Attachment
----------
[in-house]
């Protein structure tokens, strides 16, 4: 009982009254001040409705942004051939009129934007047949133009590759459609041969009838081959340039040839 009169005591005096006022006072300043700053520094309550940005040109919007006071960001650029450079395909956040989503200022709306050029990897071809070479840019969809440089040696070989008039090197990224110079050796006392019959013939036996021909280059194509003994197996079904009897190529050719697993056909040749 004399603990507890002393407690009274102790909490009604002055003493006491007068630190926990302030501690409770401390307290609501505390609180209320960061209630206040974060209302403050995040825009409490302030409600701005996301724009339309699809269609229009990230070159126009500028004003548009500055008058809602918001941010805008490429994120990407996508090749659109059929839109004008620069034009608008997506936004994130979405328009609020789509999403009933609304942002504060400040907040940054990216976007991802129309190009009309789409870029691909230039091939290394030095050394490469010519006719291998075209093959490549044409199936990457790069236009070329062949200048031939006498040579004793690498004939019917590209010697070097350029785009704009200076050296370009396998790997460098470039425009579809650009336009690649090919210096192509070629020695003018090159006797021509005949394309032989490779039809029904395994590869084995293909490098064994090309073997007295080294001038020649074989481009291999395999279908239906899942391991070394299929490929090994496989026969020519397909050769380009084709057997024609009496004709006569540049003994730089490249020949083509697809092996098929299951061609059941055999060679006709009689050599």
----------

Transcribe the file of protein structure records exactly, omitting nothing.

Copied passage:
[in-house]
């Protein structure tokens, strides 16, 4: 009982009254001040409705942004051939009129934007047949133009590759459609041969009838081959340039040839 009169005591005096006022006072300043700053520094309550940005040109919007006071960001650029450079395909956040989503200022709306050029990897071809070479840019969809440089040696070989008039090197990224110079050796006392019959013939036996021909280059194509003994197996079904009897190529050719697993056909040749 004399603990507890002393407690009274102790909490009604002055003493006491007068630190926990302030501690409770401390307290609501505390609180209320960061209630206040974060209302403050995040825009409490302030409600701005996301724009339309699809269609229009990230070159126009500028004003548009500055008058809602918001941010805008490429994120990407996508090749659109059929839109004008620069034009608008997506936004994130979405328009609020789509999403009933609304942002504060400040907040940054990216976007991802129309190009009309789409870029691909230039091939290394030095050394490469010519006719291998075209093959490549044409199936990457790069236009070329062949200048031939006498040579004793690498004939019917590209010697070097350029785009704009200076050296370009396998790997460098470039425009579809650009336009690649090919210096192509070629020695003018090159006797021509005949394309032989490779039809029904395994590869084995293909490098064994090309073997007295080294001038020649074989481009291999395999279908239906899942391991070394299929490929090994496989026969020519397909050769380009084709057997024609009496004709006569540049003994730089490249020949083509697809092996098929299951061609059941055999060679006709009689050599």